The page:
Recent graduates of Auburn’s Master of Landscape Architecture (MLA) program created an exhibit for one of the longest-running horticulture events in the nation, the PHS Philadelphia Flower Show.
The MLA team collaborated with Auburn Alumna, Abra Lee, founder of Conquer The Soil and researcher in Black garden history. Their exhibit memorialized Effie Lee Newsome, a Black poet from the Harlem Renaissance who spent time in Birmingham and Philadelphia.
The MLA graduates Taylor Chavers, Dustin Elston, Sadie Gurkin, Emily Gustafson, Rob Johnson, Vera Liu, Trae Waston and Alex Wayland, began the project in January 2022. Taylor Chavers said they went through dozens of iterations before deciding on the design for the exhibit.
By April, they narrowed their design to creating viewpoints that would highlight particular lines of Newsome’s poetry. The viewpoints were created by constructing sheds that attendees could walk into, and a window would focus their gaze on a specific section of the exhibit. This section would include signage of Newsome’s lines of poetry and plants that would correspond with her writing.
“In essence, this is a naturalist poet writing in the 20th century for African American children who may be growing up in an environment where they don’t feel like they’re accepted or belong,” Trae Waston said. “She’s showing a way that nature can create an intimate relationship for the purpose of self-esteem.”
Waston expressed the plants being used and the poems selected worked in conjunction to convey the message. When the team had some difficulty stocking gladiolus, a plant that was part of the title of Newsome’s works, Waston drove a carload of gladiolus from Alabama to Philadelphia to use for the exhibit.
Another challenging aspect of the project were the sheds themselves. Alex Wayland said the sheds were not designed with basic 90-degree angles, making it a more difficult process to go from design to construction.
Chavers and Wayland worked with Jon Byler, manager of the Architecture, Planning and Landscape Architecture model shop. They “spent pretty much all of May working non-stop to get those sheds built,” Chavers recounted.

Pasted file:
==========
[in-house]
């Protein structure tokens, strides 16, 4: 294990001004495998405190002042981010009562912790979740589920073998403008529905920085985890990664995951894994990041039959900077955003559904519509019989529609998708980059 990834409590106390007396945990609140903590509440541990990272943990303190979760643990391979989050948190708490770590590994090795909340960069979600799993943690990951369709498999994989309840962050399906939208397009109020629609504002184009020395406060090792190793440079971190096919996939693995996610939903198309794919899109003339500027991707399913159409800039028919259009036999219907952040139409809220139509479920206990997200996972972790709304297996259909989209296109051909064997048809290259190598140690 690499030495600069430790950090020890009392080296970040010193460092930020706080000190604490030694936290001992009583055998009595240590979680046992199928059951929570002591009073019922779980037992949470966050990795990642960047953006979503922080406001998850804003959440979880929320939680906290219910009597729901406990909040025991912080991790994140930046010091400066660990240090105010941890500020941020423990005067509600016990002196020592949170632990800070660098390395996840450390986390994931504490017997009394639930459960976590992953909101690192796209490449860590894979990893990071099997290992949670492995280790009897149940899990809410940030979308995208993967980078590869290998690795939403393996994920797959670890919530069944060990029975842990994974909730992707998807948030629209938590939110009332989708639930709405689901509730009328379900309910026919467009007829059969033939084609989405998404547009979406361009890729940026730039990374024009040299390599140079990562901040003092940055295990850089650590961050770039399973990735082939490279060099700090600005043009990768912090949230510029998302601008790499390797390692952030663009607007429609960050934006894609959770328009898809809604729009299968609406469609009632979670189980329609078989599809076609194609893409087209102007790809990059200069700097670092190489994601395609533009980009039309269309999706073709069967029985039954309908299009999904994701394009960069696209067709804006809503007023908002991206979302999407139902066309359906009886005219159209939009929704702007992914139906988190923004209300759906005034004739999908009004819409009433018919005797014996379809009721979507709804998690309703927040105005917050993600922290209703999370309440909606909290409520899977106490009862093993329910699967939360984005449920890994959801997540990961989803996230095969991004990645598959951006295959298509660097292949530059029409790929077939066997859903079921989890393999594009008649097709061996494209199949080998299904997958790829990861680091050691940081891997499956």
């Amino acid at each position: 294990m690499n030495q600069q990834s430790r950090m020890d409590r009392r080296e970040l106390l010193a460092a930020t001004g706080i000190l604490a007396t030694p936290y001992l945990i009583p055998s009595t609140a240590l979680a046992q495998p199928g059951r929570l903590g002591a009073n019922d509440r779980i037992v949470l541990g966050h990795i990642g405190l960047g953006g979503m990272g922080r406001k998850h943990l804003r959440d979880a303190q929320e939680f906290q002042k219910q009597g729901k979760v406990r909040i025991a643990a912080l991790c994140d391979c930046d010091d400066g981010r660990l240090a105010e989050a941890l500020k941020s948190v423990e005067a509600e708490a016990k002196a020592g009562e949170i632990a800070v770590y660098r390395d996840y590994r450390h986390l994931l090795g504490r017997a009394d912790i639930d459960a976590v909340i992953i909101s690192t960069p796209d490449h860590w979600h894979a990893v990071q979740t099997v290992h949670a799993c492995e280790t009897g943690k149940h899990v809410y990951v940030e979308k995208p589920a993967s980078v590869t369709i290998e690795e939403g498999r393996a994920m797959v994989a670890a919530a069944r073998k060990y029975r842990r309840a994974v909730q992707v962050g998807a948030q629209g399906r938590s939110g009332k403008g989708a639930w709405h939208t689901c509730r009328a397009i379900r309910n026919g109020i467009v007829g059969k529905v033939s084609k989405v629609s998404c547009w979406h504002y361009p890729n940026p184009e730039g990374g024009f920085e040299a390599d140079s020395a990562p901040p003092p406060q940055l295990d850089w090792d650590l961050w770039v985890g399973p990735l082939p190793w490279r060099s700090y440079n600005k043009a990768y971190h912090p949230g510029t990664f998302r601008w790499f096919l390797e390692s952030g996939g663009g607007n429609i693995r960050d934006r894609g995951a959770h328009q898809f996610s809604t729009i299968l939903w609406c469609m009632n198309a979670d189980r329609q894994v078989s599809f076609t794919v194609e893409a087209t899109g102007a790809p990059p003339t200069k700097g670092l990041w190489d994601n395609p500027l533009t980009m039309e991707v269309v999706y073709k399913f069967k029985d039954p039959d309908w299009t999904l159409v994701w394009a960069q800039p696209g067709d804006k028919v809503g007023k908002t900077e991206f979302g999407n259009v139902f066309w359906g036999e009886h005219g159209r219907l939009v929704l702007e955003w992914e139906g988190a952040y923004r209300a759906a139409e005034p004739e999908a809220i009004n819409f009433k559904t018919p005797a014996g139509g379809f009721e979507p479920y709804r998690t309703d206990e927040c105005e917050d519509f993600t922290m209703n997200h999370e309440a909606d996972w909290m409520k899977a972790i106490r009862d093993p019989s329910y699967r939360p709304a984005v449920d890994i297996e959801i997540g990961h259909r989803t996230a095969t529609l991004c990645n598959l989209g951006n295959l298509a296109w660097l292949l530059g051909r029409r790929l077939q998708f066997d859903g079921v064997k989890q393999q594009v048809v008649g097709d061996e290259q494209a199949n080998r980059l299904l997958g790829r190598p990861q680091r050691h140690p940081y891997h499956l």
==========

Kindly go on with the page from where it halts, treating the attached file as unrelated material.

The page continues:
Once they were built, the sheds were loaded into a U-Haul that Chavers and Wayland drove to Philadelphia. Meanwhile, the rest of the team was in Philadelphia doing topography, mulching and laying out all the elements of the exhibit.
Additionally, the group focusing on plants monitored bloom times and made adjustments to the design as plant heights or the number of plants available changed in the days leading up to the show.
The PHS Philadelphia Flower Show ran from June 11 through June 19. The AU MLA team was awarded the 2022 Philadelphia Trophy: Best Use of Color with Flowering Plants. While that was an honor, more importantly, they were able to invite Effie Lee Newsome’s niece to see the exhibit.
“Her seeing and approving of it was easily the most rewarding part of the whole project to me,” Wayland said. “I think actually seeing it done—that’s the best part. Everything before that it’s, you know, a lot of work.”
Once the flower show opened, some of the team members were able to stay and see attendees engage with their exhibit.
“You see all these pictures of people reading these columns and looking through these windows—it’s really cool to see that; that doesn’t really come through in a conceptual design or drawing,” Dustin Elston said.
Wayland said they may have spent months and months on this project, but it is unfortunately only going to stay for about a week. It’s fleeting, but it was also a lot accomplished in a short amount of time, he said
“Participating in the show, in general, was very valuable,” Wayland said. “We’re (one of) the only group(s) of students to ever be invited in the show’s 150-year history. It’s a lot of really cool benchmarks that we got to hit.”
See more >> Student Exhibit Celebrating Effie Lee Newsome Wins Five Awards
Last modified: July 5, 2022